Moreover, organisations of workers in the informal economy, particularly those representing the large numbers of self-employed workers, may take alternative forms, such as cooperatives, social movements and network-style formations, which mean they do not fit easily into existing trade union or employer organisation structures. In these situations, the lack of informal workers’ direct representation is not only frustrating but can also complicate the alignment of social contract formation with workers’ every-day realities.  

Steps that can be taken to better include informal workers in formal social dialogue:

1. Securing legal recognition for democratic and representative organisations of workers in the informal economy, including self-employed individuals, is essential.

2. Expanding institutionalised and binding platforms for social dialogue beyond traditional social partners and towards “multi-party bargaining.”[4] A recent ILO publication notes that this has been used effectively by unions representing fruit pickers in the US. This has led to the inclusion of lead firms within supply chains negotiating and facilitating the extension of labour standards to informal workers.

3. Ensuring that spaces for dialogue exist at multiple levels, extending from the transnational[5] to the national and municipal levels in order to include different groups of workers in the informal economy. For example, informal workers who operate in urban public spaces, such as street vendors and waste pickers, may particularly benefit from municipal level social dialogue, while homeworkers in global supply chains may benefit more from the transnational level.[6]

4. Finally, where possible, take proactive steps to include organisations of informal workers within larger organisations, such as trade unions.

Broad-based measures need to be taken within unions to ensure that more vulnerable workers are able to exercise their voice effectively. Such measures could range from capacity building, to ensuring that representatives of informal workers themselves are able to directly communicate with and advise union officials representing workers on relevant issues in institutionalised spaces.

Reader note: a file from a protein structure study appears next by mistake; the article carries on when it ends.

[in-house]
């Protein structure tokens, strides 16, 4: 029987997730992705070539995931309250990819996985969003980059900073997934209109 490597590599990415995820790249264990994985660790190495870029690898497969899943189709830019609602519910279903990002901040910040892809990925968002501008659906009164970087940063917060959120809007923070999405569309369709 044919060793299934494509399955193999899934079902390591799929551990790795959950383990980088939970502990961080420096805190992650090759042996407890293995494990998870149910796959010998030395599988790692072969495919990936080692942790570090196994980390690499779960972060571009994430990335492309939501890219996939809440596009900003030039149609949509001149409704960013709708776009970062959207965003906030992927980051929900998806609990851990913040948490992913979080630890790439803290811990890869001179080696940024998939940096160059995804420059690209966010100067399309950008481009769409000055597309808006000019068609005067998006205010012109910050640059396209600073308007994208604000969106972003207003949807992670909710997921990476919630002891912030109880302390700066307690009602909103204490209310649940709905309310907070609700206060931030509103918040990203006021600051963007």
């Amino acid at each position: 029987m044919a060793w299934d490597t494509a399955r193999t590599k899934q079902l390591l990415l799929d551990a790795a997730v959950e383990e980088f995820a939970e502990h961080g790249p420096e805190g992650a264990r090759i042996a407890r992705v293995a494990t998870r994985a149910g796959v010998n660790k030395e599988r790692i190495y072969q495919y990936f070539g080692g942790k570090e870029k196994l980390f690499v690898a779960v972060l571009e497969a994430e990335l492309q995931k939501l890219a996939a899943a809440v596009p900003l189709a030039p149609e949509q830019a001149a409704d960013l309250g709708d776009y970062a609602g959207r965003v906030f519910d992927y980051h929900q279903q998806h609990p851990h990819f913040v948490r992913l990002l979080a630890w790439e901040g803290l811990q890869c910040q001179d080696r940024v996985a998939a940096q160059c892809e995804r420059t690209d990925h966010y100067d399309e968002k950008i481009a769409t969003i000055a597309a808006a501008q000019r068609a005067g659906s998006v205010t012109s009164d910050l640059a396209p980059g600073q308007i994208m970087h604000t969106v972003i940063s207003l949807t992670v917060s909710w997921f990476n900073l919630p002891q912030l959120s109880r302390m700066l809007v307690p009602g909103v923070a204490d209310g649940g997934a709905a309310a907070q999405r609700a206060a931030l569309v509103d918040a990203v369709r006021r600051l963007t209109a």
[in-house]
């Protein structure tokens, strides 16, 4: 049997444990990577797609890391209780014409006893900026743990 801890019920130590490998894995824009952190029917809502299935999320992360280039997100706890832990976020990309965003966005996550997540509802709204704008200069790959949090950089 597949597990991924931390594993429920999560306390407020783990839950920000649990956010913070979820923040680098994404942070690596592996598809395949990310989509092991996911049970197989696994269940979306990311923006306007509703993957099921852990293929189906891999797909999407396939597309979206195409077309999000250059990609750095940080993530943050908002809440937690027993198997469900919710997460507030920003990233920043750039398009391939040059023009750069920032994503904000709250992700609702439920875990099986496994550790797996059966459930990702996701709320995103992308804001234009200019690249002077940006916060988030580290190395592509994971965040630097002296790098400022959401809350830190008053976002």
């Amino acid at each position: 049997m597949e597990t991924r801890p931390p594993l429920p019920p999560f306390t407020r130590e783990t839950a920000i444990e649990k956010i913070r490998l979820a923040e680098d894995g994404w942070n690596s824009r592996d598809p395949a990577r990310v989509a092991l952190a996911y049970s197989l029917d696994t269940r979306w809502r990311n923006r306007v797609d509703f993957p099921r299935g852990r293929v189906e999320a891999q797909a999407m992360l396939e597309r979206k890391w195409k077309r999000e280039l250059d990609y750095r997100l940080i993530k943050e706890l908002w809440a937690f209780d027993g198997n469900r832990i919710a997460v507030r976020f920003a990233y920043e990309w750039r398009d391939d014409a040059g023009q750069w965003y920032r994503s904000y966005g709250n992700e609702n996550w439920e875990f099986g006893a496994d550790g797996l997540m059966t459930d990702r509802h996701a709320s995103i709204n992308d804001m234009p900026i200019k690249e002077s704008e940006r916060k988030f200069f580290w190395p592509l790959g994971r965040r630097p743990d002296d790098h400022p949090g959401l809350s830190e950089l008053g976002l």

Let’s be clear:

Working towards direct representation should be the goal. As one worker put it during a consultation: “Us, we know the challenges of the informal sector. We know what’s needed for us. [So] We should be speaking on our own behalf.”

The OECD’s new report Informality and Globalisation: In Search of a New Social Contract highlights more important challenges and opportunities related to social contracts today.

[1]Social Dialogue for the Transition From the Informal to the Formal Economy, ILO, November 2020

[2] Chen, M (2022). ‘Self-employment and social contracts from the perspective of the informal self-employed’ in L.Alfers, M. Chen, S. Plagerson (eds.), Social Contracts and Informal Workers in the Global South. London: Elgar.

[3] Interactions Between Workers’ Organizations And Workers In The Informal Economy: A Compendium Of Practices, ILO, 2019

[4] Schmidt, V et al. (2023). Negotiations by workers in the informal economy. ILO Working Paper No. 86.

[5] Von Broembsen. M. 2022. Human rights and transnational social contracts: the recognition and inclusion of homeworkers? In L. Alfers, M. Chen and S. Plagerson (eds), Social Contracts and Informal Workers in the Global South. London: Elgar

[6] Chen, M (2022). ‘Self-employment and social contracts from the perspective of the informal self-employed’ in L.Alfers, M. Chen, S. Plagerson (eds.), Social Contracts and Informal Workers in the Global South. London: Elgar.